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In 1966, a domestic feline gave birth to a hairless kitten in Toronto, Canada. The baldness was discovered to be a natural genetic mutation and is today recognized as the beginning of the Sphynx breed. North American and European breeders have since continued developing the Sphynx by breeding the cats to normal coated felines and then back to hairless cats. This selective breeding has created a genetically healthy breed with minimal health problems.
As with any pet, it’s essential to familiarize yourself with how to care for your Sphynx. The Sphynx’s stand-out physical characteristic—hairlessness—means this cat has special healthcare requirements.
The Sphynx needs periodic bathing and ear and nail cleaning to avoid skin conditions like infections. The lack of coat also means that the Sphynx is at a higher risk of sunburns and requires protection from the sun. Sphynx felines also struggle with temperature regulation and get chilled easily due to their lack of fur. Special outfits, heated beds, and other steps must be taken to keep your pet warm.
Additional Sphynx cat health issues range from genetic diseases to lifestyle-related health problems. We review three genetic health problems of the breed, as well as other health concerns. With proper health screening and well-being practices, your Sphynx cat will be your best companion for many years.
3 Genetic Sphynx Cat Health Issues
“As with most pedigree breeds, Sphynx cats are prone to certain health conditions,” says veterinarian Dr. Rebecca MacMillan, BVetMed, BSAVA, PGCertSAM. “The most common ones that we see affecting this breed are hypertrophic cardiomyopathy (HCM) and urticaria pigmentosa.” The Sphynx is also prone to hereditary myopathy.
Also known as Devon Rex myopathy, hereditary myopathy is characterized by generalized muscle weakness and fatigability. The condition is caused by a mutation of the COLQ gene, which provides instructions for making proteins that play a role in signaling between nerve and muscle cells to trigger movement.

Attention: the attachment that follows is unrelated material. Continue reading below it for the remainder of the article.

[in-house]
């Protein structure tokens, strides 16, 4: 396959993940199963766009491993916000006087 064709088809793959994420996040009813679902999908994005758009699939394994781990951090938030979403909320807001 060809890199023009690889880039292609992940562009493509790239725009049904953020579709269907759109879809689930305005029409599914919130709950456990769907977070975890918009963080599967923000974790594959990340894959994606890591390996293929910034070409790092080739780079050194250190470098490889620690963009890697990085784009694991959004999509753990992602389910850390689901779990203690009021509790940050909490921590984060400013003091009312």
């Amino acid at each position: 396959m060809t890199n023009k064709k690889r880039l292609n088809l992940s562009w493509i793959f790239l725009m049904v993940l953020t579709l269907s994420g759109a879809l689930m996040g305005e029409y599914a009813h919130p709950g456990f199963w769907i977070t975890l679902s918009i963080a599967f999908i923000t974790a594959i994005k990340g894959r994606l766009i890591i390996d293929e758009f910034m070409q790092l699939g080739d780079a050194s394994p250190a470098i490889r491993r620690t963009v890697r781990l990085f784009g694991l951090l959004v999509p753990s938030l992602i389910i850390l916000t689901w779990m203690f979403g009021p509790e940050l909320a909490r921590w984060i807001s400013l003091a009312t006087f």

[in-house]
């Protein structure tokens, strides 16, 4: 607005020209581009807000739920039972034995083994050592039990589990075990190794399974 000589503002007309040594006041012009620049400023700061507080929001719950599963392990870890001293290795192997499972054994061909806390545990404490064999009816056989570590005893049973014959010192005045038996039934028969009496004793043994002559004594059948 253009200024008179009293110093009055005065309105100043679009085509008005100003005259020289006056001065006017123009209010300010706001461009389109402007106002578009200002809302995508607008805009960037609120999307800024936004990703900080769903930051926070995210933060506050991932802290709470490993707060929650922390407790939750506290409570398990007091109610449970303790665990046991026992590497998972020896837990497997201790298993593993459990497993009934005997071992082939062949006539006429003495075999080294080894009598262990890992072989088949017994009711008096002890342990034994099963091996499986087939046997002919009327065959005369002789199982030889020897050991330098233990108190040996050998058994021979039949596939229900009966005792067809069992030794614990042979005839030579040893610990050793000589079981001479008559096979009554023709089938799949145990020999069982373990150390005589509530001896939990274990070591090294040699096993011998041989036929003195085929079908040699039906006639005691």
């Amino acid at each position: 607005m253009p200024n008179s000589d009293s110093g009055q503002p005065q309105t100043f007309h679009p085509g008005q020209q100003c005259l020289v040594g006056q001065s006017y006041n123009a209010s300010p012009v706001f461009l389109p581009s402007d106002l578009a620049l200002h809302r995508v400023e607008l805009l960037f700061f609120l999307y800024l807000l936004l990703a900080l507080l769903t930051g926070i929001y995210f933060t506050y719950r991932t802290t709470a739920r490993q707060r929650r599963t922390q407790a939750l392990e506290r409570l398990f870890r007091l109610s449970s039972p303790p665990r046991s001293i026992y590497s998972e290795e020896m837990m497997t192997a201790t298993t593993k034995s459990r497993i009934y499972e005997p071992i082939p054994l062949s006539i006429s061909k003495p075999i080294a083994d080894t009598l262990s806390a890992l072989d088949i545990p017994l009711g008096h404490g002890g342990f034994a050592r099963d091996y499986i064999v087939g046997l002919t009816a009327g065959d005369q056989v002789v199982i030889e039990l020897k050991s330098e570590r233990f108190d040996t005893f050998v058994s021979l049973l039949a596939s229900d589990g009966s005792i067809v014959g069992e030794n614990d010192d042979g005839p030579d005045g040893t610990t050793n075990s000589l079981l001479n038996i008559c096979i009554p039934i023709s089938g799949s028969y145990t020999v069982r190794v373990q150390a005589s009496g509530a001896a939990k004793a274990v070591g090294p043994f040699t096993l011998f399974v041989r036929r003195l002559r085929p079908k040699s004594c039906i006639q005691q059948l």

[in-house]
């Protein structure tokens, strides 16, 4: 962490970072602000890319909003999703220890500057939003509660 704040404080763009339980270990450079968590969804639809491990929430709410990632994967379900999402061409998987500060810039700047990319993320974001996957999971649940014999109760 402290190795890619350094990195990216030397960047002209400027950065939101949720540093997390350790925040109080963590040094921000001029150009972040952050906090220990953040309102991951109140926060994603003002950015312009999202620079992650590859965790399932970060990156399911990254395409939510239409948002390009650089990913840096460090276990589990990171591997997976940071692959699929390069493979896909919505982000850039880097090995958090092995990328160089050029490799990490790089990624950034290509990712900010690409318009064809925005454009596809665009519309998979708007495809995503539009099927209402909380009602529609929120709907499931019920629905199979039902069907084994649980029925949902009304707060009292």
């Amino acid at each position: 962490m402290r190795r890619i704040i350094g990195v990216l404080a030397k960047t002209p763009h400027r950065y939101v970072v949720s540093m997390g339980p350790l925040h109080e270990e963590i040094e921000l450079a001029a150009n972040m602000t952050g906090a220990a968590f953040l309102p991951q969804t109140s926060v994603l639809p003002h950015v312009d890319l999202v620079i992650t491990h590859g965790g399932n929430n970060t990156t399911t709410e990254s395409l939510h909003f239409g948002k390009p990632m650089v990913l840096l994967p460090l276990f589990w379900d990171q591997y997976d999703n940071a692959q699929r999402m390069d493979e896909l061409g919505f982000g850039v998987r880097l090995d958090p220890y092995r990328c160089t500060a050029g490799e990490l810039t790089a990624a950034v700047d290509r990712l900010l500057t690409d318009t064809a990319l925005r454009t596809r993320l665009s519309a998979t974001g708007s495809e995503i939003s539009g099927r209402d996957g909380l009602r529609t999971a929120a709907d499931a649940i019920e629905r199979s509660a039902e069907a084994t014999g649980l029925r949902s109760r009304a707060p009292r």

Muscle weakness begins from three to 23 weeks of age and progresses slowly. The condition typically stabilizes around nine months of age.
Affected cats will show muscle weakness and may be unable to walk or raise their heads. The most common symptoms of myopathy in cats include:
- Exercise intolerance
- Inability to raise the head
- Muscle swelling
- Muscle pain
- Stiff gait
Megaesophagus may also occur in affected felines, which can cause problems swallowing and puts your Sphynx at risk of sudden death through choking.
A veterinarian can collect muscle tissue samples under anesthesia and have them assessed for abnormalities for diagnosis. There is no proven treatment for this condition, but with adequate care, cats with hereditary myopathy can live average lifespans.
DNA testing can detect inherited myopathy in Sphynx cats, so ensure you only purchase a Sphynx through a breeder that performs health screens on their cats.
A form of heart disease, HCM is a condition where the heart walls thicken, decreasing the heart’s efficiency and leading to heart failure. While the genetic mutation causing HCM has only been identified in two breeds (Maine Coon and Ragdoll), the prevalence of HCM in certain breeds suggests that genetics play a role in these breeds as well.